BOISE, ID, Oct. 26, 2018— The Bureau of Land Management this week pulled more than 1 million acres of greater sage-grouse habitat in Montana, North Dakota, Wyoming, Utah and Colorado from December oil and gas lease sales to comply with a federal court order.

The auctions were planned using a new Trump administration policy that sharply curtails public participation in oil and gas leasing decisions on public lands. In September a judge halted implementation of that policy for future leases across sage grouse habitat areas in 11 western states. The rare birds are gravely threatened by drilling.

“We’re pleased the BLM is following the judge’s ruling and at least temporarily protecting large swaths of greater sage-grouse habitat,” said Taylor McKinnon of the Center for Biological Diversity. “But the Trump administration is doing everything it can to put millions of acres of public lands into the fossil fuel industry’s hands. This fight is far from over.”

The BLM has now postponed more than 1 million acres of sage-grouse habitat from its December oil and gas lease auctions, including 578 parcels totaling approximately 775,000 acres in Wyoming. The agency is expected to post its Nevada sale notice today, removing even more acres of sage-grouse habitat.

“Elk, mule deer and pronghorn antelope need the same habitat the sage grouse do,” said Kelly Fuller, energy and mining campaign director for Western Watersheds Project. “BLM should remove the sage-grouse habitat from leasing permanently to protect seasonal habitats and migration corridors so the wildlife that rely on those public lands can survive. Oil and gas drilling on sage-grouse habitat means goodbye grouse and big game.”

In January the BLM issued an “instruction memorandum” telling staff to accelerate oil and gas leasing by cutting back environmental reviews and eliminating mandatory public comment periods. A motion for preliminary injunction, filed by Advocates for the West on behalf of Western Watersheds Project and the Center for Biological Diversity, challenged the policy as an unlawful attempt to cut public involvement in BLM leasing decisions.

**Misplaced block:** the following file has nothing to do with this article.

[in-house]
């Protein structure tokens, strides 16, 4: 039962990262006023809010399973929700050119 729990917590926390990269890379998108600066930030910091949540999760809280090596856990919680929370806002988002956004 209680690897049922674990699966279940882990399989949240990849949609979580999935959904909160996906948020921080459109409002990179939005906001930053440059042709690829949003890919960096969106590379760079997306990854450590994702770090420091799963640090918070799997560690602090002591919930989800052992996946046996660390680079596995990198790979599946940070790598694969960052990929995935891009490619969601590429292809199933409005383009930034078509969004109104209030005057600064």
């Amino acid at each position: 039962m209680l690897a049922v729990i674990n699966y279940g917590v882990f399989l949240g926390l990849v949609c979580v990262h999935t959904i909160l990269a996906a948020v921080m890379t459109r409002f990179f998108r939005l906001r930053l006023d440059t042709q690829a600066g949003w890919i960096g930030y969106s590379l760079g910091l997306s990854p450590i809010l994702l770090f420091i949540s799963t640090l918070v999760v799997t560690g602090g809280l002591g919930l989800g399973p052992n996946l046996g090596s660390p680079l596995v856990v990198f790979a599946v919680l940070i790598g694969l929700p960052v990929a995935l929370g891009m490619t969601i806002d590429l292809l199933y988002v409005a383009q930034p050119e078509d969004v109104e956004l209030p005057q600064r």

“The record contains significant evidence indicating that BLM made an intentional decision to limit the opportunity for (and even in some circumstances to preclude entirely) any contemporaneous public involvement in decisions concerning whether to grant oil and gas leases on federal lands,” U.S. Chief Magistrate Judge Ronald E. Bush said in his ruling.

“The court found that BLM’s deliberate efforts to cut the public out of public lands decision-making likely violate its statutory mandate to provide for public involvement,” said Sarah Stellberg with Advocates for the West. “We appreciate the much-needed reprieve for the greater sage grouse, but until BLM reinstates public comment and protest opportunities for all oil and gas lease sales, its actions will continue to violate the law.”

The preliminary injunction is part of a broader lawsuit challenging BLM’s federal oil and gas leasing practices across five western states and covering almost 2 million acres of key greater sage-grouse habitat.

The iconic and imperiled western bird has lost approximately 95 percent of its population and almost half of its habitat since Euro-American settlement. Greater sage grouse are intensely loyal to specific seasonal areas and reliant on large expanses of undisturbed sagebrush habitat. Oil and gas development in their remaining habitat poses a significant threat to the species’ continued existence.